In 1933, after a dramatic feud with the Barcelona management, an ageing El Sami dropped from the first team. Real Madrid, then called Madrid CF, took advantage of this dispute and were able to convince him to join the club. However, it was his secret allegiance with General Franco that helped Madrid to accomplish the operation.

Even though his short stint at Madrid wasn’t really celebrated, Samitier did guide them to win the La Liga title in 1932/33 and the Copa de España in 1934. But he played a significant role for Madrid, not as a player but as a super-agent in a decade-defining transfer of Alfredo Di Stéfano, whose intended destination was Barcelona. This signing was the inflexion point for Madrid in the 1960s, as Di Stéfano would go on to score 216 goals and play an important role in their European domination. Although Samitier’s allegiance with General Franco was visible, this transfer saga threw the relationship open into society.

Alfredo Di Stéfano Real Madrid Josep Samitier Barcelona

Real Madrid’s signing of Alfredo Di Stéfano (right) changed Real Madrid’s history forever | Photo by Staff / AFP via Getty Images

Before the Spanish civil war burst out in 1936, Samitier spent a brief time in managing Atlético de Madrid, succeeding Fred Pentland in the middle of the season, but failed to keep them in the first division. Nonetheless, the season was scrapped as soon as the civil war started and Samitier, who had strong ties with the nationalist side, found himself blacklisted and arrested by the anarchist militia.

Eventually, he was released by the militia and fled to France. His exile to France was later utilized by the Franco regiment to spread the anti-communist propaganda by portraying this event in a film titled ‘The Stars Search for Peace’, where Samitier enacted himself. During his time in France, Samitier joined OGC Nice as a player, where he would unite with his old teammate Zamora. He went onto score 47 goals in 82 matches. In 1939, he retired as a footballer and briefly managed OGC Nice in 1942.

After two years and 8 months, the civil war ended and the nationalists alliance under General Franco demolished the second Spanish republic to establish the new Spanish state. Josep Samitier returned to Spain in 1944, and he took charge of Barcelona. His homecoming was celebrated as he guided Barcelona to win their second-ever La Liga title in 1945 and lifted the Copa de Oro Argentina by beating the Copa del Generalísimo winners Athletic Club de Bilbao.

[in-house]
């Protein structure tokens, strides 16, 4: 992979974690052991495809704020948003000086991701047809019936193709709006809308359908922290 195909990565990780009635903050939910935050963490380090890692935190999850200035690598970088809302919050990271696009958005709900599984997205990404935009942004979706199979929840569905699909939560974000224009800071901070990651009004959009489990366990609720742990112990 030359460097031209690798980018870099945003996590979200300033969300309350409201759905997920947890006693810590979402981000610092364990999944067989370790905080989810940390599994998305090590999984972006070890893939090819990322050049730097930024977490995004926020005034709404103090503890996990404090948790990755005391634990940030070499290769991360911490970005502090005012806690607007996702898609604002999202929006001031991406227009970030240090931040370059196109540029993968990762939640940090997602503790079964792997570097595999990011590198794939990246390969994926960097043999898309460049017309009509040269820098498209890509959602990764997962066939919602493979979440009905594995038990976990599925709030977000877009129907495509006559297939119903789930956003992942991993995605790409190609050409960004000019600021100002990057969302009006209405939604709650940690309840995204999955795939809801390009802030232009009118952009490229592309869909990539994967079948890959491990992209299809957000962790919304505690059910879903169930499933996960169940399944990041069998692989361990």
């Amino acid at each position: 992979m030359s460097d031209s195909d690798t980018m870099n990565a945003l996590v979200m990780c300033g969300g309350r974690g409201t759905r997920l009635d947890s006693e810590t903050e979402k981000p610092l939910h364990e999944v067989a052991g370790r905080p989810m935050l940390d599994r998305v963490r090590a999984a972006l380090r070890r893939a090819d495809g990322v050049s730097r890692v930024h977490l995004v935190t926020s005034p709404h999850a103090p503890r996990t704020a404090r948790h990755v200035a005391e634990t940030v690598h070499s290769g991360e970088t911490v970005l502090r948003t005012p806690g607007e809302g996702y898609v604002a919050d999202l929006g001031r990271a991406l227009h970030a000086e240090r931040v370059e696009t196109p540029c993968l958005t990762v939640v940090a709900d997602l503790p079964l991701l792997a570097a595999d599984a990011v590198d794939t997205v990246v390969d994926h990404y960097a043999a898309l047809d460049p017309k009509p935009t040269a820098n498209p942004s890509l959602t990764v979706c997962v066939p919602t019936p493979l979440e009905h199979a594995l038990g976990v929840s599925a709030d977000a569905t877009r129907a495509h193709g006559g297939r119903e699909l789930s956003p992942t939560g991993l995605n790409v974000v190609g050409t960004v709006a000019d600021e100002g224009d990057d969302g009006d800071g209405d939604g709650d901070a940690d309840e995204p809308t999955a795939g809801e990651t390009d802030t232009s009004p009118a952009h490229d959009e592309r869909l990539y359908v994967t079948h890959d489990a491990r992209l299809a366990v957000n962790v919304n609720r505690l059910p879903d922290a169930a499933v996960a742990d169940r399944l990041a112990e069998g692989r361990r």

Subsequently, Samitier became the chief scout of the club and his keen vision in recognising the talent resulted in the discovery and recruitment of Ladislao Kubala, a player who went on to become a legend at Barcelona. The recruitment of Kubala was the status redemption for Samitier, who had lost its shine after the Di Stéfano transfer saga.

In 1972, Samitier rested his soul and left his showmanship and sorcery to cherish in the memories of Catalans. Despite serving Madrid and his close relationship with General Franco, he was given an honourable state funeral as a Catalan hero. Samitier was the most symbolic player in the history of the club. His close affiliation with both the cultural and sporting context of Barcelona formed an irrevocable stature of him in the Catalan society.

Samitier, as a footballing visionary, is a reference to the modern-day midfielders and, on the other hand, he was an imperative cultural icon who embraced a revolutionary socio-cultural movement in his life. Samitier’s journey from being an ambitious boy in the streets of Barcelona to a footballing legend remains one of the inspiring and reviving narrative in the history of the game. Even today, walking down the Josep Samitier Street, one could still gather an enigmatic chanting celebrating the greatest artist in the history of Barcelona.